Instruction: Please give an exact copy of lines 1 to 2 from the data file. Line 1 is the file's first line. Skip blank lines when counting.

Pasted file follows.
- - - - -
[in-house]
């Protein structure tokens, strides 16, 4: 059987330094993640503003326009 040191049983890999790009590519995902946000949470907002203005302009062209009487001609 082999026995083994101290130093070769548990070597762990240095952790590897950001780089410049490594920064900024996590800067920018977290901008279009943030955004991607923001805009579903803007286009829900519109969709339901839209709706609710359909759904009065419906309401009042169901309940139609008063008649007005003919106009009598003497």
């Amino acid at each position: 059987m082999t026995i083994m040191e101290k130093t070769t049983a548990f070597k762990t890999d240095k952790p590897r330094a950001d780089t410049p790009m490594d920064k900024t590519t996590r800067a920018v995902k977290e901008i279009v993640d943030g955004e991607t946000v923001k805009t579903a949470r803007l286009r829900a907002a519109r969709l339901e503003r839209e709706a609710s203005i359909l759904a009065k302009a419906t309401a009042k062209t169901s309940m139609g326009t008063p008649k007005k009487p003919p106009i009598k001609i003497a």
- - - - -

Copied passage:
[in-house]
């Protein structure tokens, strides 16, 4: 059987330094993640503003326009 040191049983890999790009590519995902946000949470907002203005302009062209009487001609 082999026995083994101290130093070769548990070597762990240095952790590897950001780089410049490594920064900024996590800067920018977290901008279009943030955004991607923001805009579903803007286009829900519109969709339901839209709706609710359909759904009065419906309401009042169901309940139609008063008649007005003919106009009598003497």